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Bumpy ride ahead

And it’s probably not going to be a smooth ride in the bond market next year, either.

“Get ready for a lot more volatility,” Jones says. “I don’t think there’s terrible news for the bond market, but you need to be more aware of volatility than in the last several years, when central banks around the world pledged to keep rates low.”

The bond rout has transpired globally in recent weeks. Emerging market bonds have suffered the most, with concern that rising yields in the U.S. will make bond investors less eager for the higher-yielding but riskier bonds in emerging markets.

The Bloomberg Barclays emerging market government bond index returned a negative 6.9 percent in local currency terms during the first 18 days of the month. That compares to negative 2.6 percent for U.S. Treasuries.

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With U.S. rates expected to advance further next year, U.S. bonds will likely continue to draw investors from emerging markets as well as developed markets where yields are much lower than in the U.S., analysts say. That bond buying should keep U.S. yields from rising too much.

Other types of bonds

Analysts say investment-grade corporate bonds should perform well going forward, given their safety and attractive yields compared to Treasuries. Economic strength bodes well for these bonds.

“While investment-grade bonds aren’t cheap compared to Treasuries, their valuations are reasonable,” Jones says. “And in an environment where the economy is growing well, investment-grade does well compared to Treasuries.”

Meanwhile, Jones is wary of high-yield bonds, also known as junk bonds. “Even though the economy is getting better, (which is supportive of junk bonds), valuations aren’t attractive,” Jones says. “There has been high issuance, and default rates are picking up. That will probably continue.”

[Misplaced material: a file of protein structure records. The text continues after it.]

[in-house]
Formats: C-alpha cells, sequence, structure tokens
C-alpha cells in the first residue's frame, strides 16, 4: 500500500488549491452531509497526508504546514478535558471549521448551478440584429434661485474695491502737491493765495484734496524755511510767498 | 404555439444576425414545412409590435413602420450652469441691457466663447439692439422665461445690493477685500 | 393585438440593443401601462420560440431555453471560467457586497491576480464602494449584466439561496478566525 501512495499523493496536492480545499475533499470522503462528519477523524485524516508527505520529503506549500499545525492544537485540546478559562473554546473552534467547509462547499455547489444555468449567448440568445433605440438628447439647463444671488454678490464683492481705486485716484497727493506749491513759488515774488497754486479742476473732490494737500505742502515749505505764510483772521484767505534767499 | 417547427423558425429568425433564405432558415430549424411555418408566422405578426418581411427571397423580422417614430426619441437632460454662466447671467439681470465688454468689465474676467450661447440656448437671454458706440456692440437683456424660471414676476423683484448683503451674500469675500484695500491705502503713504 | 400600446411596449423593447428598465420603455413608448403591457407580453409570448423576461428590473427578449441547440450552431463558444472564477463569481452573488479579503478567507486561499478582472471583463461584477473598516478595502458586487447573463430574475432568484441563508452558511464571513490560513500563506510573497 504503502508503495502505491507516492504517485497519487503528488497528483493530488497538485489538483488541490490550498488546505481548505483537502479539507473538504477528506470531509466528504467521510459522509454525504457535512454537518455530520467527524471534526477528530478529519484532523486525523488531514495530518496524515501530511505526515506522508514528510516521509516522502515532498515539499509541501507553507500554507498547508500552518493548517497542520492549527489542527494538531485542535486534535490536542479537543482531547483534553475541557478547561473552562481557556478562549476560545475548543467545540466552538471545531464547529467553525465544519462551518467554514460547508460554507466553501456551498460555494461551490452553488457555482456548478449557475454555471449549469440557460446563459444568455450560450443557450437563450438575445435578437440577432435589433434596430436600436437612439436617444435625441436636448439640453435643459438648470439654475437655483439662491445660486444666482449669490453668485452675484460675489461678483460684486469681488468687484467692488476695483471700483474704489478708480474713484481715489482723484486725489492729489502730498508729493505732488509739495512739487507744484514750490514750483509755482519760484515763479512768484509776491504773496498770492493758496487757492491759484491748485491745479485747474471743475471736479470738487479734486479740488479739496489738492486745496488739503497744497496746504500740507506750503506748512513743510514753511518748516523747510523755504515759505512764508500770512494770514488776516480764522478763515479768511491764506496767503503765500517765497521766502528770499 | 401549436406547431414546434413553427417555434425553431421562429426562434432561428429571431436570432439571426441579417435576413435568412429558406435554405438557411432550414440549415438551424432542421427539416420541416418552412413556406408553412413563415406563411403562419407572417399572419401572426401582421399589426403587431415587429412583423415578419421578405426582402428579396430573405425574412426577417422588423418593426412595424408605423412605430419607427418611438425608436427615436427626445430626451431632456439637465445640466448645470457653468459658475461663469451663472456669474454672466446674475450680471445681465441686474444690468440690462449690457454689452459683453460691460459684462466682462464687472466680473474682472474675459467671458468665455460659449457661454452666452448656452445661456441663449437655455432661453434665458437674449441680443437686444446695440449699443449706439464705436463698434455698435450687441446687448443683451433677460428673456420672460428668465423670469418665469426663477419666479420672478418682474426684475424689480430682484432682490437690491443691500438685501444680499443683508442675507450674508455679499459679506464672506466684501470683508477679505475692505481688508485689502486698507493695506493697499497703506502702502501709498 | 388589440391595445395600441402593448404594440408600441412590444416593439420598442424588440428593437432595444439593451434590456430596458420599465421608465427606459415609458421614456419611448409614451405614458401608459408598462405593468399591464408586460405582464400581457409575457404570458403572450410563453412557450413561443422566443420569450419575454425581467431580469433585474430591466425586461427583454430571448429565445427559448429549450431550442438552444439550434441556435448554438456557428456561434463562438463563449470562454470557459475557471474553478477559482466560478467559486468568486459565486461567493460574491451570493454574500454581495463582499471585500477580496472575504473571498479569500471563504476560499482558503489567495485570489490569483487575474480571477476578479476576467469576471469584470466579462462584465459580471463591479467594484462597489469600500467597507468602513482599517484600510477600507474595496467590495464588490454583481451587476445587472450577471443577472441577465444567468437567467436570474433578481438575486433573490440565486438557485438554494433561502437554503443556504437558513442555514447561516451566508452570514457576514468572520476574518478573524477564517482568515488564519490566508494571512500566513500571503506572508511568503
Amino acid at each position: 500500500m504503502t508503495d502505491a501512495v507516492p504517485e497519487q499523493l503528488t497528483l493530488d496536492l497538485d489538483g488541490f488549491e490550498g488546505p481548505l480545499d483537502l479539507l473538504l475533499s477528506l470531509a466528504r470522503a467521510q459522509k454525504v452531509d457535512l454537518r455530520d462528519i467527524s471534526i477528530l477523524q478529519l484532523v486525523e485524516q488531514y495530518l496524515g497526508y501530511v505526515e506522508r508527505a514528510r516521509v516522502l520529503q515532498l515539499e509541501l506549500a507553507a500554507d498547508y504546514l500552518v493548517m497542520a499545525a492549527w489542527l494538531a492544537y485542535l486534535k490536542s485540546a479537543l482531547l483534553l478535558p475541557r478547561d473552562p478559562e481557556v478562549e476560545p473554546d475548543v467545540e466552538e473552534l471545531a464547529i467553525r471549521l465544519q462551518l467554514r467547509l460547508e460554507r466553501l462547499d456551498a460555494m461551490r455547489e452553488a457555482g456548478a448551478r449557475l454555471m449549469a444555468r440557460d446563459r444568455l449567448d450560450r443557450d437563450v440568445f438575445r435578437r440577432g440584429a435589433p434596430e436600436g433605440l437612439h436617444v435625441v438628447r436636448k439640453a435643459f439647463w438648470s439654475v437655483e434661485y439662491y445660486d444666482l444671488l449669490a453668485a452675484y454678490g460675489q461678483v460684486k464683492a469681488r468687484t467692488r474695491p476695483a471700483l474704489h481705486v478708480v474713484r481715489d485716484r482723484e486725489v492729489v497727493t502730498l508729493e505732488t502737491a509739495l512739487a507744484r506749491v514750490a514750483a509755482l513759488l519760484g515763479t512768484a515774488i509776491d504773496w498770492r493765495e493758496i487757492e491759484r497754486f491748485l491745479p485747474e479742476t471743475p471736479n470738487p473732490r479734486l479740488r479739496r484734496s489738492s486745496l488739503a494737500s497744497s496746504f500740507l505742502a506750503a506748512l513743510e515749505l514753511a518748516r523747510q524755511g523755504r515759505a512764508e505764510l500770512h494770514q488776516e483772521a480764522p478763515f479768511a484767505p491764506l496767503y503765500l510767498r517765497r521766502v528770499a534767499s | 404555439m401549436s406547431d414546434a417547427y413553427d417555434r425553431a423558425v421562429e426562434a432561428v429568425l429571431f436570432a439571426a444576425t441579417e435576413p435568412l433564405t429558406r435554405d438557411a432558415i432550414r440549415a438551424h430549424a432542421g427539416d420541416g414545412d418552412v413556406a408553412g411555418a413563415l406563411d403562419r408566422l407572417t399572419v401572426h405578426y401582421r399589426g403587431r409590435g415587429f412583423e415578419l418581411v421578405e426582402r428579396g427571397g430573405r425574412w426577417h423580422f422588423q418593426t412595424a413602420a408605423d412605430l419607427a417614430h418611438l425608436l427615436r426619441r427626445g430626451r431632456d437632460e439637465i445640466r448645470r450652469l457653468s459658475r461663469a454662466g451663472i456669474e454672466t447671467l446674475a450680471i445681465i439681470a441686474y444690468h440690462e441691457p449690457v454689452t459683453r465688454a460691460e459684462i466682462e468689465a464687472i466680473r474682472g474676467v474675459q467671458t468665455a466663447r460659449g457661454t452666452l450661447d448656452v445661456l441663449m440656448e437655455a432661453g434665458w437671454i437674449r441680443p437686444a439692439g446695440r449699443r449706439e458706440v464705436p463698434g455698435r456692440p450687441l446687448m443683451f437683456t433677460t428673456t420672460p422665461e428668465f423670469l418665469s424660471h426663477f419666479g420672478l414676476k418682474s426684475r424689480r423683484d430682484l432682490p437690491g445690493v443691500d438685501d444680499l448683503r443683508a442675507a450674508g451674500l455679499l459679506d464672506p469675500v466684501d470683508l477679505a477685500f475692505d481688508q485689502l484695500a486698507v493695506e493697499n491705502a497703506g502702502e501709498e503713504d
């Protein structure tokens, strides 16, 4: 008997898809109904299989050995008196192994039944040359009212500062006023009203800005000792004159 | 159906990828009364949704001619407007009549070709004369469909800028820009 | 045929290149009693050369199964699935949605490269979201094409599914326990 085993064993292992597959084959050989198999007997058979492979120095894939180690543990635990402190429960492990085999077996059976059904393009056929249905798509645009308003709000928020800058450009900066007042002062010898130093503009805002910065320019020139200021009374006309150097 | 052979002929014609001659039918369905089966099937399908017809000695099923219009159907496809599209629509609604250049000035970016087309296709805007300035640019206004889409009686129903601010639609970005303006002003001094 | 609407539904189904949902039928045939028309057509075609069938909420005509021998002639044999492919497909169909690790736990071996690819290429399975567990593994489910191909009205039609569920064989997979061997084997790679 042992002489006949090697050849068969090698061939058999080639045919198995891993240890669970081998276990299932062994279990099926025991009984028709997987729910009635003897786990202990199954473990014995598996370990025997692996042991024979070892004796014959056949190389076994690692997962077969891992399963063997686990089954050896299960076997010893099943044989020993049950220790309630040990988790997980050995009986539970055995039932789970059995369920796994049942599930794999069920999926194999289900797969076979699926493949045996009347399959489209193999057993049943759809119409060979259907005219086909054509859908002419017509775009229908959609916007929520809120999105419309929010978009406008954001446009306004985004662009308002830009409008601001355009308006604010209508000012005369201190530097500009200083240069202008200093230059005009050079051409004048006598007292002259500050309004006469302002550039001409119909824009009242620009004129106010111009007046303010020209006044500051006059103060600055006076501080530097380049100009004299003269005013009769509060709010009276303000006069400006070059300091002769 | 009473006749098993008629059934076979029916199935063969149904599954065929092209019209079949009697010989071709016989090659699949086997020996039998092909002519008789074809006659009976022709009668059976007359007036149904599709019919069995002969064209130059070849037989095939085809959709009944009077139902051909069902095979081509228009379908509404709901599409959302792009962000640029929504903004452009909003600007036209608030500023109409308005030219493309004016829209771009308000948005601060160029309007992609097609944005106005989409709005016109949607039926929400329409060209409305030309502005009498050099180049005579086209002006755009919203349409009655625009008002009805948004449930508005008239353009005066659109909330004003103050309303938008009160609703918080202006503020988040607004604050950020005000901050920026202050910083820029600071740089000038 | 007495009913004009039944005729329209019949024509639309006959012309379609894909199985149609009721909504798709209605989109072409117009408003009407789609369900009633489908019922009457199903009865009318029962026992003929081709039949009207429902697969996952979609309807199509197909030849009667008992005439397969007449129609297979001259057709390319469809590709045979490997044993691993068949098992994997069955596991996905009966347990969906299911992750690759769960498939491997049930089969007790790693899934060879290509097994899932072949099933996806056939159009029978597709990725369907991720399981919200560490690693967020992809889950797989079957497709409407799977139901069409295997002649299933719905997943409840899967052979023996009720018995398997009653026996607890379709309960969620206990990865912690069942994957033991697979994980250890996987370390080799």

The default rate moved above 5 percent in the second quarter this year and hit 5.4 percent in the third quarter, according to Moody’s Investors Service.

Municipal bonds also may underperform, because the tax cuts that Trump has proposed for high earners makes munis less attractive. Perhaps the greatest benefit of munis is that the interest income they provide isn’t subject to federal taxes.

Munis could be compromised if Trump follows through on his promise to spend money on highways and other infrastructure. That will pump the market with more bonds to finance those projects.

Perhaps the greatest benefit of munis is that the interest income they provide isn’t subject to federal taxes.

Avoid short and long yields?

If you’re going to buy bonds, analysts recommend looking at intermediate maturities, because there is less risk of a major price decline than in the short and long ends of the yield curve.

“Your risk-reward profile is more attractive” with a duration of 3 to 5 years, Jones says. “If you extend to five years, you get more than 50 percent of the income for a 30-year bond with less risk.”

For example, the 30-year Treasury yield stands at 3 percent, compared to 1.79 percent for the five-year Treasury yield.